Rendering of MHA LR2 zone. (City of Seattle)

Public comment closes Monday, August 7th, for the City of Seattle’s Mandatory Housing Affordability (MHA) program Draft Environmental Impact Statement (DEIS). Please submit your comments by Monday to have your voice heard. Here is the website.

The Urbanist covered the DEIS and its three studied alternatives when they were released in an overview piece and a takeaway piece. The Office of Planning and Community Development has advised that a hybrid of the alternatives is likely to be the preferred alternative. This is how I recommend mixing and matching to create the best plan:

  • Alternative 2 for Northgate would provide greater zoning capacity at the County-owned parking lot where a large affordable housing complex is planned right outside Northgate station. Alternative 3 scaled down the upzones in Northgate to reduce displacement risk, but parking lots have no displacement risk.
  • Alternative 2 for Capitol Hill would provide more housing capacity to help absorb the neighborhood’s incredible housing demand, which is spilling into neighboring areas like Central District. With light rail already in Capitol Hill, we need zoning that unlocks a virtuous cycle of transit-oriented development.
  • Alternative 3 for Wallingford, Fremont, Ballard, and Crown Hill. The displacement analysis found low displacement risk and high opportunity in these North Seattle neighborhoods. It’s a no-brainer to funnel more growth here with M2 upzones (which come with a higher affordability requirement) and with urban village expansions.
  • Alternative 3 for West Seattle Junction and Morgan Junction would better capitalize on light rail investments to West Seattle thanks to a larger urban village boundary expansion and more M1 and M2 zoning.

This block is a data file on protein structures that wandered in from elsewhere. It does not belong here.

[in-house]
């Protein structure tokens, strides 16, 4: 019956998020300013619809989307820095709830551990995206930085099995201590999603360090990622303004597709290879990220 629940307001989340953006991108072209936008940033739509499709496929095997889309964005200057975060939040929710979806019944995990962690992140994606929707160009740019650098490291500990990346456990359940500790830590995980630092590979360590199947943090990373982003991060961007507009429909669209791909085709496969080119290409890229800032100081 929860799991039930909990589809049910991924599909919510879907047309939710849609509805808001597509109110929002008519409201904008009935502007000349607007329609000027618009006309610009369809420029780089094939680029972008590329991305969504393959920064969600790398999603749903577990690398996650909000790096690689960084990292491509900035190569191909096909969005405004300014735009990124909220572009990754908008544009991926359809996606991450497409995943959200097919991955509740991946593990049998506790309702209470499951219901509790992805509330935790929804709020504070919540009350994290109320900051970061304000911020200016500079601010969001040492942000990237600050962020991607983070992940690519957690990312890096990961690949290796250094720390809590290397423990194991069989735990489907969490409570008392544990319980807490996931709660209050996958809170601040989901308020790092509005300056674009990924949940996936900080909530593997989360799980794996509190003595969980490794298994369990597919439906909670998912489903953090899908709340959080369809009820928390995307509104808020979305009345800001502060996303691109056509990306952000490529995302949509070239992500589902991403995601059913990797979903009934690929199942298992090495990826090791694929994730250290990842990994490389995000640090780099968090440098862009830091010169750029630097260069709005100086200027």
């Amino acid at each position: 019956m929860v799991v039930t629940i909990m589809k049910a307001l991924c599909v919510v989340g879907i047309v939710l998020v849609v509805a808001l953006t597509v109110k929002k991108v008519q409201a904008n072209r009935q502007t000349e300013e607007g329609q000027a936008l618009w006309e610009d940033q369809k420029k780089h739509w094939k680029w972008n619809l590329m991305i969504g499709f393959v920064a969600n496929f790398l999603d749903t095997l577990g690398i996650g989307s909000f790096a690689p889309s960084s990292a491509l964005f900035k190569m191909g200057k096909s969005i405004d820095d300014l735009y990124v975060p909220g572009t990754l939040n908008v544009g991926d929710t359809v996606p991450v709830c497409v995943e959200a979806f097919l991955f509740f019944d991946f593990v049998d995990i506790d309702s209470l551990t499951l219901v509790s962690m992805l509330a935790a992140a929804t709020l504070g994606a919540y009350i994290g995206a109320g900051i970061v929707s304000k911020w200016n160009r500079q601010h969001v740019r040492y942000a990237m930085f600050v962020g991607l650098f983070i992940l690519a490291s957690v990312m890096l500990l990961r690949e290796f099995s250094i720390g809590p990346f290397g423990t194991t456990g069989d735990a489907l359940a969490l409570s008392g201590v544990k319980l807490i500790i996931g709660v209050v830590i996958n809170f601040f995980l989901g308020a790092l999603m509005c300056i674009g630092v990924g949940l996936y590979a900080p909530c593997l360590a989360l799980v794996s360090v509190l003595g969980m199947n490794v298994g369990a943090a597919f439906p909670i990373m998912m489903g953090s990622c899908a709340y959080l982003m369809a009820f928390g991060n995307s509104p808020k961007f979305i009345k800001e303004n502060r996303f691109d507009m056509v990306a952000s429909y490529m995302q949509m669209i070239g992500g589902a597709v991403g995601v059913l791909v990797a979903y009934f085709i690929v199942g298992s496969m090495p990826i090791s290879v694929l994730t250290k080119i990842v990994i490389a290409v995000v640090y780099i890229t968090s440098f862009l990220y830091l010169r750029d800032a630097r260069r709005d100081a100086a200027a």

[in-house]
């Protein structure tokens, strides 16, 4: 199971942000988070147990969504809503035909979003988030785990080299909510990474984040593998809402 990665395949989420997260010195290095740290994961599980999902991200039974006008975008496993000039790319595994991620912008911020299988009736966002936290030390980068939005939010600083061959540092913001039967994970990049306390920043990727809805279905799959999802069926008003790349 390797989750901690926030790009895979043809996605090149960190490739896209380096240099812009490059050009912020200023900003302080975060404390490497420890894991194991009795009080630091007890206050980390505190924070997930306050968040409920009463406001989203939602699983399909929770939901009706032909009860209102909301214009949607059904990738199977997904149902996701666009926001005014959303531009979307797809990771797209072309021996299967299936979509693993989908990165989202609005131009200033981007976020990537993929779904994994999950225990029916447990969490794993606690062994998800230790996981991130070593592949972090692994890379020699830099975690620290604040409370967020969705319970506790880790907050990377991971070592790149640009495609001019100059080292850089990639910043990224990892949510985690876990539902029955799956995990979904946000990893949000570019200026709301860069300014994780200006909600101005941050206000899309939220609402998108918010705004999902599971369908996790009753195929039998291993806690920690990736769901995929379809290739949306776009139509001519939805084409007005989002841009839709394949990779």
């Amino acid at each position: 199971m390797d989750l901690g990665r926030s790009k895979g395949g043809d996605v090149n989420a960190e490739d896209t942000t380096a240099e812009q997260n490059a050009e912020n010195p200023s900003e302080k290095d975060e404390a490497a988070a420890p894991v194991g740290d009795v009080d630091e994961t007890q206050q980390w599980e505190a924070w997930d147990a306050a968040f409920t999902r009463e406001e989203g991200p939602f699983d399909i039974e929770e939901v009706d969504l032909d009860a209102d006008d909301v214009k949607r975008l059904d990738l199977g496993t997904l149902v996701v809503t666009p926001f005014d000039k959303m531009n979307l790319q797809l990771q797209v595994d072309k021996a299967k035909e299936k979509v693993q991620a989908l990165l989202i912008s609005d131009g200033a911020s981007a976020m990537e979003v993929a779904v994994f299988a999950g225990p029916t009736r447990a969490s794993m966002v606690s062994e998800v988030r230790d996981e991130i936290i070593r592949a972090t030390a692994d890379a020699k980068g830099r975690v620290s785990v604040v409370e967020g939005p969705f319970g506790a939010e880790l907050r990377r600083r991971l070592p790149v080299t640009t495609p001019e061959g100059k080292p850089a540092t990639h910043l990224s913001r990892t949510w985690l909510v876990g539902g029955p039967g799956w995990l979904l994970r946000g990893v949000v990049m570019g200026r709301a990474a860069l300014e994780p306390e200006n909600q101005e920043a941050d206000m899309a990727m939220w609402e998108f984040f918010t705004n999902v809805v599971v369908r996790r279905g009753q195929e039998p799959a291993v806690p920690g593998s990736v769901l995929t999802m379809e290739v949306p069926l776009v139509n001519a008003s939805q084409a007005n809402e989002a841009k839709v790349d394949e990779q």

• Follow the Rainier Beach Neighborhood Plan, which encouraged mid-rise multifamily development near Rainier Beach Station and recommended an 85-foot height limit for commercial and mixed-use areas there–similar to Alternative 2. Alternative 3 undercuts the neighborhood plan near the station area, but may well be appropriate in other parts of the neighborhood in order to reduce displacement pressures.

Alternative 2 adds more capacity in Rainier Beach versus Alternative 3. Notice the shrinking of teal zone which is a 95-foot zone. (City of Seattle)
  • Hybrid approach in Othello? In Othello some of the most pronounced differences between Alternatives 2 and 3 emerge. The Othello urban village expansion is much bigger in Alternative 2. Moreover, Alternative 2 includes significantly more LR3 east of Othello Station whereas those areas are RSL or unchanged in Alternative 3.
Othello grows much bigger in Alternative 2. (City of Seattle)

Perhaps the best solution is somewhere in the middle? Expanding the urban village boundary would ensure more development within the walkshed of Othello Station contributes to affordability, but more measured changes (perhaps LR2 instead of LR3) might lessen the displacement pressure. Additionally, part of the Othello urban village expansion could be delayed until a bigger batch of urban village expansions down the road. Just when would that be? We have to fight urban villages additions and expansions onto the Comp Plan docket in 2018 and through the Comp Plan process in 2019, and from there through its own EIS. That way, there could be a whole batch of urban village expansions (here’s the ones we’ve recommended) in 2020ish. The Seattle Process at work!

Anyway, please take the time to comment on the web form this weekend to help give the City of Seattle some direction. The next round of MHA rezones could become law in early 2018 if the process goes smoothly. Let’s help it go smoothly.

Four Exciting Urbanist Data Points From Seattle’s MHA Study

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Doug Trumm is publisher of The Urbanist. An Urbanist writer since 2015, he dreams of pedestrianizing streets, blanketing the city in bus lanes, and unleashing a mass timber building spree to end the affordable housing shortage and avert our coming climate catastrophe. He graduated from the Evans School of Public Policy and Governance at the University of Washington in 2019. He lives in East Fremont and loves to explore the city on his bike.